Illinois among states considering ban on cosmetics containing PFAS

The products include shampoo, makeup, deodorant, sunscreen, hair dyes and more.

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Researchers tested more than 230 commonly used cosmetics and found that 56% of foundations and eye products, 48% of lip products and 47% of mascaras contained fluorine — an indicator of PFAS.

Researchers tested more than 230 commonly used cosmetics and found that 56% of foundations and eye products, 48% of lip products and 47% of mascaras contained fluorine — an indicator of PFAS.

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A growing number of state legislatures are considering bans on cosmetics and other consumer products that contain a group of synthetic, potentially harmful chemicals known as PFAS.

In Vermont, the state Senate has given final approval to legislation that would prohibit manufacturers and suppliers from selling or distributing any cosmetics or menstrual products in the state that have perfluoroalkyl and polyfluoroalkyl substances as well as a number of other chemicals.

The products include shampoo, makeup, deodorant, sunscreen, hair dyes and more, said state Sen. Terry Williams, a Republican who’s a member of the Senate Committee on Health and Welfare.

“Many known toxic chemicals are used in or found as contaminants in personal care products, including PFAS, lead and formaldehyde,” Williams said in reporting the bill to Senate colleagues.

California, Colorado and Maryland passed similar restrictions on cosmetics that take effect in 2025. Other proposals are under consideration in Washington and Oregon, and bills also have been introduced in Illinois, Rhode Island and Georgia.

According to the U.S. Environmental Protection Agency, studies have linked PFAS exposure to increased cancer risk, developmental delays in children, damage to organs such as the liver and thyroid, increased cholesterol levels and reduced immune functions, especially among young children.

Like in Colorado and California, the proposed Vermont crackdown on PFAS — known as “forever chemicals” for their persistence in the environment — goes beyond cosmetics. The bill, which now must be considered by the Vermont House, would extend the ban to apparel, including outdoor apparel for severe wet conditions, athletic turf, clothing, ski wax and textiles including upholstery, draperies, towels and bedding that intentionally contain PFAS. It gives various timelines for the phaseouts.

“We must stop importing dangerous chemicals like PFAS into our state so we can prevent the harms they are causing up and down the supply chain — from their production and use to their disposal,” said Lauren Hierl, executive director of Vermont Conservation Voters.

In March, the EPA proposed the first federal limits on the chemicals in drinking water, saying the protection will save thousands of lives and prevent serious illnesses including cancer. The chemicals had been used since the 1940s in consumer products and industry, including in nonstick pans, food packaging and firefighting foam. Their use is now mostly phased out in the United States, but some still remain. Pressure is also growing to remove PFAS from food packaging.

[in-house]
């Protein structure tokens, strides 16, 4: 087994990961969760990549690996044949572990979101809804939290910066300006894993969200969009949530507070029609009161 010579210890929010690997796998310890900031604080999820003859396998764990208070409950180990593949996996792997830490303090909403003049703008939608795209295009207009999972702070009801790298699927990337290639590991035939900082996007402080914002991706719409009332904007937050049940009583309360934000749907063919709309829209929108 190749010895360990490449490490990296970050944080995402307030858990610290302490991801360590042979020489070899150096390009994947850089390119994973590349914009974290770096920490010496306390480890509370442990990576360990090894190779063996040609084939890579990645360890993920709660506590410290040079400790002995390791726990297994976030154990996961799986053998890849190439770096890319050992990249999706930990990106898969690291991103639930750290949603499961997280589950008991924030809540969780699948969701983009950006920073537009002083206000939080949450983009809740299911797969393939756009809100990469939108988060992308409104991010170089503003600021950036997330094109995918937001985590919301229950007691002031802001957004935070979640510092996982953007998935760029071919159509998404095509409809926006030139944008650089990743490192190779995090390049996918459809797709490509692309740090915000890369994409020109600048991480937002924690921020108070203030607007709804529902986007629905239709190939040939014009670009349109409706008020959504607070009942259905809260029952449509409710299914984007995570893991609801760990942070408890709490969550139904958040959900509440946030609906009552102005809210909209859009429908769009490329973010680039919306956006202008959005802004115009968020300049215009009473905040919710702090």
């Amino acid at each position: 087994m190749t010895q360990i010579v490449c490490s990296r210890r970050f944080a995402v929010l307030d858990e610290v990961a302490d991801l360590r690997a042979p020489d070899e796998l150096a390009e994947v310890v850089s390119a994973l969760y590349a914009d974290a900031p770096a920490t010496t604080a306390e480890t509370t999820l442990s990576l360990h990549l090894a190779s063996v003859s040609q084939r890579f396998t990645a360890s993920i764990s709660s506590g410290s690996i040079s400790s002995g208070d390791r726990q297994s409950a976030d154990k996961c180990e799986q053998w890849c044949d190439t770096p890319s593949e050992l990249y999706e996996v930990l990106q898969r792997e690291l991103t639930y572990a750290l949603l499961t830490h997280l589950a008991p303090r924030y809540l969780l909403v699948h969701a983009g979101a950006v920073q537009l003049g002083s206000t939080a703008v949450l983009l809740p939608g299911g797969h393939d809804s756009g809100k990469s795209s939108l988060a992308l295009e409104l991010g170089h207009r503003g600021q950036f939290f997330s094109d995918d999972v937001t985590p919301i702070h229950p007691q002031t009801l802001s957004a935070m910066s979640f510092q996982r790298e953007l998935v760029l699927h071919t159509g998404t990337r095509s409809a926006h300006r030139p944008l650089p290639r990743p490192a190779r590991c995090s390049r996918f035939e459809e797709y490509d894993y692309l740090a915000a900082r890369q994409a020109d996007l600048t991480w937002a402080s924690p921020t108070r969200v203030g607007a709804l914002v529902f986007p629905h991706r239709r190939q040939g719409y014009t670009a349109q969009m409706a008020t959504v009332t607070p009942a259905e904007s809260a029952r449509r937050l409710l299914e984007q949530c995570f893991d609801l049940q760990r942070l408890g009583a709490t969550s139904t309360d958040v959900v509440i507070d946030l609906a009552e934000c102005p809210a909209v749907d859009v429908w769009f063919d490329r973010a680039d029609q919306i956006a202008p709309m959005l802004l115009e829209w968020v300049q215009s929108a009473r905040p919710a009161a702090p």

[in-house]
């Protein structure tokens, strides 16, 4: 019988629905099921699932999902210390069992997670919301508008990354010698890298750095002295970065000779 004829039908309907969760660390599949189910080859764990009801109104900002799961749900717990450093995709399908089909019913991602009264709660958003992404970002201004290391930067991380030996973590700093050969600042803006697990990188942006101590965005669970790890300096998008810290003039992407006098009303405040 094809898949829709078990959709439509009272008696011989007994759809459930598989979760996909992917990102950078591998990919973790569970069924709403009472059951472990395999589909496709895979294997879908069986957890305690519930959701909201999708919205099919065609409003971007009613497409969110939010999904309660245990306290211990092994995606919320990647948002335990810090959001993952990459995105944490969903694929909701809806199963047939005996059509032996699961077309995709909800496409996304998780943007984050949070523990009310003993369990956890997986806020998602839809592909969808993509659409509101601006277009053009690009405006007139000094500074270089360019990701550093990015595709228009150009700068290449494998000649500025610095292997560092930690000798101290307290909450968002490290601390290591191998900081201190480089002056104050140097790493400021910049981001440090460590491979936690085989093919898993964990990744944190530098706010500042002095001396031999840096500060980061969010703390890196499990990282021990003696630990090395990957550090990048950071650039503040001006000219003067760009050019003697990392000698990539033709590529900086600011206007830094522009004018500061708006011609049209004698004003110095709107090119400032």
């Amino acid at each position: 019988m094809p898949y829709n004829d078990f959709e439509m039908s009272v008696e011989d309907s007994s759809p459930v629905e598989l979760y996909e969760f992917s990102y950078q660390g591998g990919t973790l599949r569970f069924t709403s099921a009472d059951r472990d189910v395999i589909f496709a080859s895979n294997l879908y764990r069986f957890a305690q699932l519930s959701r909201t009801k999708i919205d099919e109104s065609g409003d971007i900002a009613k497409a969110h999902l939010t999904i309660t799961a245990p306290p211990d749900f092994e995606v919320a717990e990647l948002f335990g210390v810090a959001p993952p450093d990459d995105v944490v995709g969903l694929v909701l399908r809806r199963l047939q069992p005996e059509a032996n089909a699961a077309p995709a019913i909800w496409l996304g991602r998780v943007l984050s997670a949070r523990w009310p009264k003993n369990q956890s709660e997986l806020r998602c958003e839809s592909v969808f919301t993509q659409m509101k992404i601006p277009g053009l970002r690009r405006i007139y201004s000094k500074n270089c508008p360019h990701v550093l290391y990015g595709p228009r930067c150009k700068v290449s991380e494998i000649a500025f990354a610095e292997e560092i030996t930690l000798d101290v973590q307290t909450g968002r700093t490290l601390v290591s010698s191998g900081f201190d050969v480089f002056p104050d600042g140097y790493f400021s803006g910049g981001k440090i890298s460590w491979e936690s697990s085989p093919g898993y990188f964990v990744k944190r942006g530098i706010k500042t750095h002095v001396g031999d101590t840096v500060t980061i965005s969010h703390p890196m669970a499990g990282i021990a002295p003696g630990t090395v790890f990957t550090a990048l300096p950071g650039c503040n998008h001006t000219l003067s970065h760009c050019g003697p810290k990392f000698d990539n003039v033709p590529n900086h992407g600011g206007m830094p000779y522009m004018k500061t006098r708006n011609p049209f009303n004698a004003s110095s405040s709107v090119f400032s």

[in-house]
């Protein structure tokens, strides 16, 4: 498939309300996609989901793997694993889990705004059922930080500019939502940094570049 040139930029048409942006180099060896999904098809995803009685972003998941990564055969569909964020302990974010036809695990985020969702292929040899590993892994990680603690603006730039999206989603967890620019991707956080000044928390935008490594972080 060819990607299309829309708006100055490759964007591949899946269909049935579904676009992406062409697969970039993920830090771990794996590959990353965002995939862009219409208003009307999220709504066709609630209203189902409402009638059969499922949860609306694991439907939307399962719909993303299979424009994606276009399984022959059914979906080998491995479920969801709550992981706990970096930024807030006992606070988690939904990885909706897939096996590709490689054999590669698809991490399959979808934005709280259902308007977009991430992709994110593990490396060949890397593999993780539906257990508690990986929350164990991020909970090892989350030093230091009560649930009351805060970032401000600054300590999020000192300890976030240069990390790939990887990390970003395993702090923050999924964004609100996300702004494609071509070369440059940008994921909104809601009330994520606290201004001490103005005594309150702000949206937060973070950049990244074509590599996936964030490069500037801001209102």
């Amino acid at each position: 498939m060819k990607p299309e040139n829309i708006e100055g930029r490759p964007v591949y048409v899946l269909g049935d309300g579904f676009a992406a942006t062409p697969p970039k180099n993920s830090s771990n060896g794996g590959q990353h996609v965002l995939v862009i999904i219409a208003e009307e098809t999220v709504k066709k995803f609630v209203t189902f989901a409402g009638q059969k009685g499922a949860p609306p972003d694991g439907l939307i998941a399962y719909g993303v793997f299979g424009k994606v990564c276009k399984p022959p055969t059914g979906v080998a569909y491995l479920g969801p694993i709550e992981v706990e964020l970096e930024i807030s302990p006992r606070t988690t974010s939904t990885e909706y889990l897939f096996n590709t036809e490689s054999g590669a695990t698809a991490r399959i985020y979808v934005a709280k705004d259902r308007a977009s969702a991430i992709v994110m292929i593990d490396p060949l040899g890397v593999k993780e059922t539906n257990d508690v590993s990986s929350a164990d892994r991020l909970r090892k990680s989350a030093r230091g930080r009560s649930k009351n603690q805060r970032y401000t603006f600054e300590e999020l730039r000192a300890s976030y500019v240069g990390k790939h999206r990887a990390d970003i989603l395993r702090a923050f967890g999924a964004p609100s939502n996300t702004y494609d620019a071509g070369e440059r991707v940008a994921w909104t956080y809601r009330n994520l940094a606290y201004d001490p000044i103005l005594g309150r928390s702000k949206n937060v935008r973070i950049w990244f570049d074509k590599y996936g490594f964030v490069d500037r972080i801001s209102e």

A study by University of Notre Dame researchers released in 2021 found that more than half of all cosmetics sold in the United States and Canada were awash with a toxic industrial compound associated with serious health conditions.

Researchers tested more than 230 commonly used cosmetics and found that 56% of foundations and eye products, 48% of lip products and 47% of mascaras contained fluorine — an indicator of PFAS.

The U.S. Food and Drug Administration says there have been few studies of the presence of PFAS in cosmetics and that the ones published found the concentration is at very low levels.

The Personal Care Products Council, which represents the cosmetics industry, says it supported California legislation in 2020 to phase out certain ingredients, including 13 PFAS in cosmetics, and identical legislative language in Maryland the following year. The group called for states to pass uniform laws to avoid confusion.

As for bans on apparel containing the chemicals, the American Apparel & Footwear Association supports the bill passed by the Vermont Senate and said it’s good that amendments were made to align with phase-out timelines for PFAS restrictions in California and New York, according to Chelsea Murtha, AAFA’s director of sustainability.

The Outdoor Industry Association, based on Colorado, said it supports the Vermont bill.

“We are also appreciative of the exemption for outdoor apparel severe wet conditions until 2028, as our industry is diligently working to move toward non-regrettable alternatives that will not compromise consumer safety or the quality of the product,” said Kent Ebersole, the group’s president.

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